SOCIAL REACTIONS

Negative Reactions by Others (NRO)

Measures perceived negative reactions to the disclosure.  High scores on this scale reflect problematic reactions by others.

Social Supports (SS)

Measures whether the victim felt believed and supported by those he/she disclosed to.  High scores on this scale indicate a perception of positive support.

ATTRIBUTIONS

Self Blame/Guilt (SB/G)

High scores on this scale reflect greater tendency for the individual to blame themselves for the sexual assault.

Personal Vulnerability (PV)

High scores on this scale reflect beliefs that sexual assault happens often to children, that sexual assault may occur again, and that the individual has no control over stopping sexual assault.

Dangerous World (DW)

A high score on this scale indicates a tendency to worry that adults cannot be trusted and children will be sexually assaulted.

Empowerment (EMP)

High scores on this scale indicates a sense of empowerment to prevent future sexual assaults from occurring.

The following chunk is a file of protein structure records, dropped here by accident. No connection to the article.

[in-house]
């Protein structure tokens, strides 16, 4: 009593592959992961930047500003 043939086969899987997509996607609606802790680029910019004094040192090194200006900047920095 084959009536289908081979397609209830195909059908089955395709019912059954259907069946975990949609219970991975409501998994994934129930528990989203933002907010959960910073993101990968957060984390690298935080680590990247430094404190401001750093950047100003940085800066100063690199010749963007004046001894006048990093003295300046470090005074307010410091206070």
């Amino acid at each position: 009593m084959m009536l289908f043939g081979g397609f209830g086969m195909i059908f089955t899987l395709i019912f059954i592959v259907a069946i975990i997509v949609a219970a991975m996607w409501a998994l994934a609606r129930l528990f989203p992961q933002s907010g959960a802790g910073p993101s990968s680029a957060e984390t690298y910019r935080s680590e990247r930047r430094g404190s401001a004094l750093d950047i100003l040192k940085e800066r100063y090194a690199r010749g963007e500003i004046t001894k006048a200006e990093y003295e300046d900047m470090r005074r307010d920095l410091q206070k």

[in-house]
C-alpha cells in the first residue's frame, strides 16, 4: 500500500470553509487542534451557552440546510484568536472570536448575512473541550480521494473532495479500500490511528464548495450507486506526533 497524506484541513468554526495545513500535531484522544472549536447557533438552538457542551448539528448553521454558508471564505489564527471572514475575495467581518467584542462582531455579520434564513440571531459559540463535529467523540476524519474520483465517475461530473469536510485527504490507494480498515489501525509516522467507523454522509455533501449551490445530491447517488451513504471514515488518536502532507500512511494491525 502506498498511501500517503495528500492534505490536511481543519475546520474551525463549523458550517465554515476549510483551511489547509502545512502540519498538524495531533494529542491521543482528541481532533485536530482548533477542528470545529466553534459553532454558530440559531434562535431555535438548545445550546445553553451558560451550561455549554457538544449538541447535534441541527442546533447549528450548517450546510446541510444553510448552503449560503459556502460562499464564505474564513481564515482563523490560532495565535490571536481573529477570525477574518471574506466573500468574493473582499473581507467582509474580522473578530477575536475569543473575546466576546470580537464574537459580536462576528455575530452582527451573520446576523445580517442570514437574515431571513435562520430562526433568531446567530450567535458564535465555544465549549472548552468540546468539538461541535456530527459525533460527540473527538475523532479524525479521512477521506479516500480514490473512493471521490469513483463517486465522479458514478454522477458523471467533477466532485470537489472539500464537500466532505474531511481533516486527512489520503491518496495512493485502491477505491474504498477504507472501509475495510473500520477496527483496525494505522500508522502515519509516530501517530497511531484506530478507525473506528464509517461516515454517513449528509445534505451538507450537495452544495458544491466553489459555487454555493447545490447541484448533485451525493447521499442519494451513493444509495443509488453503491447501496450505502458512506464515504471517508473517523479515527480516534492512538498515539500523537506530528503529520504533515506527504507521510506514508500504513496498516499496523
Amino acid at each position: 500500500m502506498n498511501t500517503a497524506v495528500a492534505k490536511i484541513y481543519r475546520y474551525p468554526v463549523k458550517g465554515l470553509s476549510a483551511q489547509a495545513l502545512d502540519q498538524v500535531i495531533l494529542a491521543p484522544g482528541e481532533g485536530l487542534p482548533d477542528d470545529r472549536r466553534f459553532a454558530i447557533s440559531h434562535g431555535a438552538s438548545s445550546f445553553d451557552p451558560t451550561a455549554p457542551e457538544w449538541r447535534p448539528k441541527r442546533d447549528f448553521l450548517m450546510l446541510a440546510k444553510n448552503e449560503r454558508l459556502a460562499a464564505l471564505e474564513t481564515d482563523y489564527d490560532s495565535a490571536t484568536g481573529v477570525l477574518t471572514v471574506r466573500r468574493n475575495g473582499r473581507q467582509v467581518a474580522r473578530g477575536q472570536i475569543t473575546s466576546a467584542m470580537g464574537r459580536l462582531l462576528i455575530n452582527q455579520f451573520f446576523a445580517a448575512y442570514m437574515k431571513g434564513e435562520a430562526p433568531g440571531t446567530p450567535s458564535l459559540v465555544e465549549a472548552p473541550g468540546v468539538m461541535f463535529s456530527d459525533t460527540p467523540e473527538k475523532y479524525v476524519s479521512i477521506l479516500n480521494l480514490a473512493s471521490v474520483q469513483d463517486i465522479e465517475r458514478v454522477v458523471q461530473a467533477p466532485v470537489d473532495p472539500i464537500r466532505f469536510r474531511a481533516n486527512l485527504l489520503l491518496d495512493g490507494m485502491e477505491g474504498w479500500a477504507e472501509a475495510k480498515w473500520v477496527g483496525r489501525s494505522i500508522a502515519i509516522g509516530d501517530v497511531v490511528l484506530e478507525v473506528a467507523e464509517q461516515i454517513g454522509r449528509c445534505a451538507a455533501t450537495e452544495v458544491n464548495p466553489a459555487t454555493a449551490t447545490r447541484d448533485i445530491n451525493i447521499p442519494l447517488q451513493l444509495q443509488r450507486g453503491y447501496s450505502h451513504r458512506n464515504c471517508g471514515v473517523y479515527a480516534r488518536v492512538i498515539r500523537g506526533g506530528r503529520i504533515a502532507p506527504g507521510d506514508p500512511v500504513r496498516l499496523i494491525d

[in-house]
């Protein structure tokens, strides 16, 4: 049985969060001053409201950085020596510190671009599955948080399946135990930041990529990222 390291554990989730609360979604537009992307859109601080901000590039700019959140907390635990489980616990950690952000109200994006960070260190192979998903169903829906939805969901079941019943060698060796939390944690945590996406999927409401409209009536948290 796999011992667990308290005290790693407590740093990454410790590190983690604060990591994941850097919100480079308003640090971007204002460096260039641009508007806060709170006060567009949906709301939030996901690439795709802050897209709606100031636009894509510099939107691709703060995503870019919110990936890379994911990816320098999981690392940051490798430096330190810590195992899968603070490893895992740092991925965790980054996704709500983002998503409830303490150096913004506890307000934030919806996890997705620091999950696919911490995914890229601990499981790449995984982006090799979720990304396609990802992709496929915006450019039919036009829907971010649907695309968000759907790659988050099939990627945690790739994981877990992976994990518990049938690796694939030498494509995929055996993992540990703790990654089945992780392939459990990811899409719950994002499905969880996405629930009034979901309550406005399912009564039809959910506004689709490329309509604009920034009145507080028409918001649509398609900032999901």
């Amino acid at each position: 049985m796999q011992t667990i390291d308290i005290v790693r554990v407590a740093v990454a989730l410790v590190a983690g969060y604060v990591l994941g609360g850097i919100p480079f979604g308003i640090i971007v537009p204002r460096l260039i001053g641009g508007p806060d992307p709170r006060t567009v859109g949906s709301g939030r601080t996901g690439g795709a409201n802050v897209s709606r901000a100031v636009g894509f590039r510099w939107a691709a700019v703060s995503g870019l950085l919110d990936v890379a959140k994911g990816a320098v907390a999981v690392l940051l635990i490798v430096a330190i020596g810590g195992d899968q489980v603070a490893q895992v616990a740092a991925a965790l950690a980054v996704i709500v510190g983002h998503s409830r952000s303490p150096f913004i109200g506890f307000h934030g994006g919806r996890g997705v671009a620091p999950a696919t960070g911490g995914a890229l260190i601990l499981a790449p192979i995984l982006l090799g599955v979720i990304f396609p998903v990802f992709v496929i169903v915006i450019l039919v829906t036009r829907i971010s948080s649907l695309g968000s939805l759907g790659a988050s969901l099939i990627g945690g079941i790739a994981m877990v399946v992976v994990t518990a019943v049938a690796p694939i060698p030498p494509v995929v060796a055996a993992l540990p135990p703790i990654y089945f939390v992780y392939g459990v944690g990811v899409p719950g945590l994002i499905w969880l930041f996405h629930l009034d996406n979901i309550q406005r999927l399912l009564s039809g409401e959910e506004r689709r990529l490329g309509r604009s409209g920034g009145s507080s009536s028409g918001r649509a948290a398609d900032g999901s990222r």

EROTICISM

Eroticism (ERO)

High scores reflect frequent sexual feelings.

(Crouch, et al. 1999).

 

RELIABILITY

Internal Consistency

The reliability for the entire scale demonstrated good internal consistency with an alpha value of .89 (Wolfe, et al., 1991).  High levels of reliability were also reported for the PTSD scale, which ranged between an alpha value of .88 and .89 (Wolfe, et al., 1991; Crouch, et al., 1999), and the Social Reactions scale (α = .87).  The Abuse Attributions scale was moderately reliable (α = .78), and the eroticism scale somewhat less reliable with an alpha value of .57 (Wolfe, et al., 1991).  From Table 2 it can be seen that across three separate studies, the IT, SA, NRO, and SB/G subscales all showed good internal consistency.  The HYP subscale indicated moderate reliability, while the AV, DW, EMP, and PV subscales are somewhat lower in reliability.  The alpha levels for SS and ERO subscales varied greatly between the studies (α ranging.57 to .73; and .57 to .77 respectively).